Life, Interrupted: My Mother’s Cooking –

Not bad observations by Suleika Jaouad on food and chemo/cancer treatment, and just how complex and hard it is at times. Most of us learn by trial and error (mostly error) what works and what doesn’t, and this evolves over time and phases of treatment and recovery. One of the best advice from one of my hematologists, if it works, stick with it.

But my relationship with food has been complicated since my cancer diagnosis. Chemotherapy can wipe out the biggest appetite. It can render delectable food not only inedible, but downright unviewable, unsmellable, unthinkable. After my first hospitalization, a six-week stay in isolation, I quickly learned to be careful about which foods I chose to eat when I was in the depths of sickness. Some of my all-time favorites, like my mother’s rice pudding (extra cinnamon, with cardamon and grated almonds, plus my mom’s T.L.C.), no longer represented comfort food but triggered memories of nausea, the beeping of the I.V. machine and the fluorescent lights of the hospital room. Like other dishes, it has become a food casualty of chemo.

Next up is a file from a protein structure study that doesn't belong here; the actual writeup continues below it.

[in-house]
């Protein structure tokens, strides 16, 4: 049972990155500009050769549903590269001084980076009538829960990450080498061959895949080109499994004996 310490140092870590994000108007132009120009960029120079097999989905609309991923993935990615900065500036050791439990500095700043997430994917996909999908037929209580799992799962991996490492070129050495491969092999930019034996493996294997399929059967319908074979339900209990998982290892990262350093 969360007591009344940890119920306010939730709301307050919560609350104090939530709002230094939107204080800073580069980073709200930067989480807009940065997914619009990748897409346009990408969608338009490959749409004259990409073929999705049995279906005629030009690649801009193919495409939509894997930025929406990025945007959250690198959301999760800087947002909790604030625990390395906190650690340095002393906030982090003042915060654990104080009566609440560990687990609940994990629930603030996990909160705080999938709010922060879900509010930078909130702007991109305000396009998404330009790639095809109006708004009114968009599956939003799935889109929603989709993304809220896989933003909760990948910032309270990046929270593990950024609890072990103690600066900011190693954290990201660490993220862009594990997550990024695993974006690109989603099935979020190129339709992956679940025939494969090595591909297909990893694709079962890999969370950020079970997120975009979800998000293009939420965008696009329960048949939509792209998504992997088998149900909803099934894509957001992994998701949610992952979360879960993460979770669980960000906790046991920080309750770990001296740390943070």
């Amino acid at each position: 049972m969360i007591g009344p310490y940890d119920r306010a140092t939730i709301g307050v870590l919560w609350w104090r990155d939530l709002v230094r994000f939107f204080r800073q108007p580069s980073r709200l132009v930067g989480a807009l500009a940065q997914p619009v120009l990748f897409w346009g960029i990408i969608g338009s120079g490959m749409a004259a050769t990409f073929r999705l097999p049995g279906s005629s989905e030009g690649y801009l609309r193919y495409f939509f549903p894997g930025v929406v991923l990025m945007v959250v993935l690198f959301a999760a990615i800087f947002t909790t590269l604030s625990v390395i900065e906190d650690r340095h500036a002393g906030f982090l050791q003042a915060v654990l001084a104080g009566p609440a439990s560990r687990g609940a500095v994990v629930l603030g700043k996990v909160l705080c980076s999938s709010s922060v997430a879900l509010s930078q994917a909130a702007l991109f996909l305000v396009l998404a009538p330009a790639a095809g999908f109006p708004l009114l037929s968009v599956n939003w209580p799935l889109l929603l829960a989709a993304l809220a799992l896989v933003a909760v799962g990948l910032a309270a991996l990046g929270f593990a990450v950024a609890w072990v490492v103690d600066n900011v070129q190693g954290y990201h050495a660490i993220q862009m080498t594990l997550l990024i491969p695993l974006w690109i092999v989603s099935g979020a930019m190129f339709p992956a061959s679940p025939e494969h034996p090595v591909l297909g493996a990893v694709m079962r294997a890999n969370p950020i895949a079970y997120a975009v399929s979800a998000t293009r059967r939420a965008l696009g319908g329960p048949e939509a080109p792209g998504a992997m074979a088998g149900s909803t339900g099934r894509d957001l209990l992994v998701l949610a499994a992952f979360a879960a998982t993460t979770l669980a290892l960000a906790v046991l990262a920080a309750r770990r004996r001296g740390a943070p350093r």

Having cancer changed the way I ate and thought about food. My symptoms dictated my eating habits. The sores in my mouth and the bouts of nausea, for instance, stole the pleasure of eating and made it an ordeal. At some points in my treatment, eating wasn’t even an option. During my bone marrow transplant last April, my only food came in the form of yellow-green liquid hanging from an I.V. pouch. It was the first time I considered how the physicality of eating — the cutting with a knife or slurping with a spoon or chewing of tender meat — was a big part of what I enjoyed about food. In the transplant unit, I remember wanting, more than anything, to bite into a stick of celery. I dreamt about the “crunch.”

Life, Interrupted: My Mother’s Cooking –


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